"Please note: I have no idea if FDR himself had any idea as to where the Japanese would attack. But, that his policies were inevitably leading to war was obvious to informed observers."

    Aggression by Germany and Japan drew us into war. As a result, America sought ways to assist their allies.

    "Personally, I view both FDR and Churchill as evil mass murderers, not as bad as Stalin or Hitler, of course, but perhaps worse than Mussolini."

    You would be in the minority with that opinion.

    "You and I know that he was a pathological liar..."

    No, we do not. You can assume, of course.

    "and we also know the later history, so we can guess that his real thoughts were that he was really going to take the nation to war."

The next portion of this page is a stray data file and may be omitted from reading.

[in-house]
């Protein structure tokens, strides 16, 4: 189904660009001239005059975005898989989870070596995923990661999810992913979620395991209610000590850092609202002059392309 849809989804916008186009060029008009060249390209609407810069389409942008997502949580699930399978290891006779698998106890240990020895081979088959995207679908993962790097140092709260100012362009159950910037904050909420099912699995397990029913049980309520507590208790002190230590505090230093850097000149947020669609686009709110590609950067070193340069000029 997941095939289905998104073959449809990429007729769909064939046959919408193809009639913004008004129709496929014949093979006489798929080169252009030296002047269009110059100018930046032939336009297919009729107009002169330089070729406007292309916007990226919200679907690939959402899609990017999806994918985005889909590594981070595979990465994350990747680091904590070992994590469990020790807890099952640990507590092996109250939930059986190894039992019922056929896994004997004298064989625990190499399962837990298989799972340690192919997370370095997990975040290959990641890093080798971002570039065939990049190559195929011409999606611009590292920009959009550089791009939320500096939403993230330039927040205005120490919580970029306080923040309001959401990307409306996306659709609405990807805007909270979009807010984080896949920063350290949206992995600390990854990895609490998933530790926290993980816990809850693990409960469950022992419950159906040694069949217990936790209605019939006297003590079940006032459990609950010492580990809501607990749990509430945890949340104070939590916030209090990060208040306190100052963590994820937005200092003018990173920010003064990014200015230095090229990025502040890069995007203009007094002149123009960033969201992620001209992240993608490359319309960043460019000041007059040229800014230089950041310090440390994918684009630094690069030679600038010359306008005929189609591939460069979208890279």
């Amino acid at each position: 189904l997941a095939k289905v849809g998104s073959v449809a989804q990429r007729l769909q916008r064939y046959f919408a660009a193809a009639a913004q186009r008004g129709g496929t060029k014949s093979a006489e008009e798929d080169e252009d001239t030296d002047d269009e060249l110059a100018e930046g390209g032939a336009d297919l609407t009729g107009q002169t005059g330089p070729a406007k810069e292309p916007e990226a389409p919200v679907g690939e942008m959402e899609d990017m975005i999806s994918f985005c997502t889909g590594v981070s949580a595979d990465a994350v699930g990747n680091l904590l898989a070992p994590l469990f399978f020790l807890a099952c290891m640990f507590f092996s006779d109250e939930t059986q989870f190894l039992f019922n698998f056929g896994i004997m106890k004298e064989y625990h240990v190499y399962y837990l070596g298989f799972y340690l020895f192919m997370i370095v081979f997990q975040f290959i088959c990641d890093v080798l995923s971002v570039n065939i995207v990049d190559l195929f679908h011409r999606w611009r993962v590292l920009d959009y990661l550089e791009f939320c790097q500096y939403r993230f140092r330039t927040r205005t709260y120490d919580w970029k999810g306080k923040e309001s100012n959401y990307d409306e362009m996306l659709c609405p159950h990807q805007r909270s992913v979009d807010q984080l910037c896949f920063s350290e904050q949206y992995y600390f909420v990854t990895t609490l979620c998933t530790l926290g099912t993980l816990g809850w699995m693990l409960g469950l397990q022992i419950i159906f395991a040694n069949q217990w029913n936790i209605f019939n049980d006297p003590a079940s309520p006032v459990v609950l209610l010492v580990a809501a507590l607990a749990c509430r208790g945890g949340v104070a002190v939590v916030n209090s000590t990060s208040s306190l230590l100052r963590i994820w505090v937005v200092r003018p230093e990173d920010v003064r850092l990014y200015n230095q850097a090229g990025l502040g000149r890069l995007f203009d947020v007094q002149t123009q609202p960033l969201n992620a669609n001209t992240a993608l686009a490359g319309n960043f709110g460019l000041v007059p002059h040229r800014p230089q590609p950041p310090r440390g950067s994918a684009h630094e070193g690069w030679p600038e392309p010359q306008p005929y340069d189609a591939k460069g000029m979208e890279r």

His "real thoughts" were to protect American interests against German, Italian, and Japanese invasions against free peoples for raw materials.

    "Again, I figured out the wrong but official answer because I am really, really good at seeing through the snarky jerks who make up tests like this."

    Thank you very much for your opinion on this matter.

    Corvinus wrote to me:

    You don’t merely “BS” your way to a 4 through the old holistic grading process without prepping.

    Well, I did. Not a single minute of prepping. I still rmember BSing my way through two of the “essay” questions, one about the crash of 1893 and the other about the migration of African-Americans to Northern cities, two topics on which my actual knowledge was close to nil.

    I was already admitted to Caltech, and the AP test was just a lark for me to to see if I could quiz out of the frosh humanities requirement and take an upper-division course — Caltech did not give any actual credits for the AP, just let you take a higher-division humanities course instead.